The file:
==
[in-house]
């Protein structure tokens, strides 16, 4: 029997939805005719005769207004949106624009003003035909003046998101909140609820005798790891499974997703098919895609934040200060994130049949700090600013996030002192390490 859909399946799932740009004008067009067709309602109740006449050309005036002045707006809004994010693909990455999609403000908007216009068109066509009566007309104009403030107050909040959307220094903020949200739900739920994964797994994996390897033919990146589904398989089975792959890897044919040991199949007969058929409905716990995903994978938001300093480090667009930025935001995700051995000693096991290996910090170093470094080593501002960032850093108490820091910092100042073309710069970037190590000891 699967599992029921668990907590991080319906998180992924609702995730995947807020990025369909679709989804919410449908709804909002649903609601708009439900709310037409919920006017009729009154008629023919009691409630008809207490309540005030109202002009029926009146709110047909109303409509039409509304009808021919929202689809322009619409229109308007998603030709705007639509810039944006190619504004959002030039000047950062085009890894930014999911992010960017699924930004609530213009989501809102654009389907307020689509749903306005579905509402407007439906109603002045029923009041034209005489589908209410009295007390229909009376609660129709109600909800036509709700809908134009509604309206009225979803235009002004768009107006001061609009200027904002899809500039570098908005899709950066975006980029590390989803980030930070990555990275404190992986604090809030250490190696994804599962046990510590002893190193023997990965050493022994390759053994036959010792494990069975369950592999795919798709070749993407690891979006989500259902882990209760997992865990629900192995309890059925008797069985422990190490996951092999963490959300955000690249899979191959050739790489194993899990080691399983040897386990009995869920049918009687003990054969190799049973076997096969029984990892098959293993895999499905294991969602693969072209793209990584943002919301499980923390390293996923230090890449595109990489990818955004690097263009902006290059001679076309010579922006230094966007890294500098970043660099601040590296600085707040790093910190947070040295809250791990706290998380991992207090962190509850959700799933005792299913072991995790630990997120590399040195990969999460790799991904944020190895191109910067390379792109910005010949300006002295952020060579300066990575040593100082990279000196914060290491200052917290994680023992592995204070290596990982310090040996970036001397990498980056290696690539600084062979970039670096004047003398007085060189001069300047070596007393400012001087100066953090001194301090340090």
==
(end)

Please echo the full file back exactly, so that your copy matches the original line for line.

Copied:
[in-house]
């Protein structure tokens, strides 16, 4: 029997939805005719005769207004949106624009003003035909003046998101909140609820005798790891499974997703098919895609934040200060994130049949700090600013996030002192390490 859909399946799932740009004008067009067709309602109740006449050309005036002045707006809004994010693909990455999609403000908007216009068109066509009566007309104009403030107050909040959307220094903020949200739900739920994964797994994996390897033919990146589904398989089975792959890897044919040991199949007969058929409905716990995903994978938001300093480090667009930025935001995700051995000693096991290996910090170093470094080593501002960032850093108490820091910092100042073309710069970037190590000891 699967599992029921668990907590991080319906998180992924609702995730995947807020990025369909679709989804919410449908709804909002649903609601708009439900709310037409919920006017009729009154008629023919009691409630008809207490309540005030109202002009029926009146709110047909109303409509039409509304009808021919929202689809322009619409229109308007998603030709705007639509810039944006190619504004959002030039000047950062085009890894930014999911992010960017699924930004609530213009989501809102654009389907307020689509749903306005579905509402407007439906109603002045029923009041034209005489589908209410009295007390229909009376609660129709109600909800036509709700809908134009509604309206009225979803235009002004768009107006001061609009200027904002899809500039570098908005899709950066975006980029590390989803980030930070990555990275404190992986604090809030250490190696994804599962046990510590002893190193023997990965050493022994390759053994036959010792494990069975369950592999795919798709070749993407690891979006989500259902882990209760997992865990629900192995309890059925008797069985422990190490996951092999963490959300955000690249899979191959050739790489194993899990080691399983040897386990009995869920049918009687003990054969190799049973076997096969029984990892098959293993895999499905294991969602693969072209793209990584943002919301499980923390390293996923230090890449595109990489990818955004690097263009902006290059001679076309010579922006230094966007890294500098970043660099601040590296600085707040790093910190947070040295809250791990706290998380991992207090962190509850959700799933005792299913072991995790630990997120590399040195990969999460790799991904944020190895191109910067390379792109910005010949300006002295952020060579300066990575040593100082990279000196914060290491200052917290994680023992592995204070290596990982310090040996970036001397990498980056290696690539600084062979970039670096004047003398007085060189001069300047070596007393400012001087100066953090001194301090340090």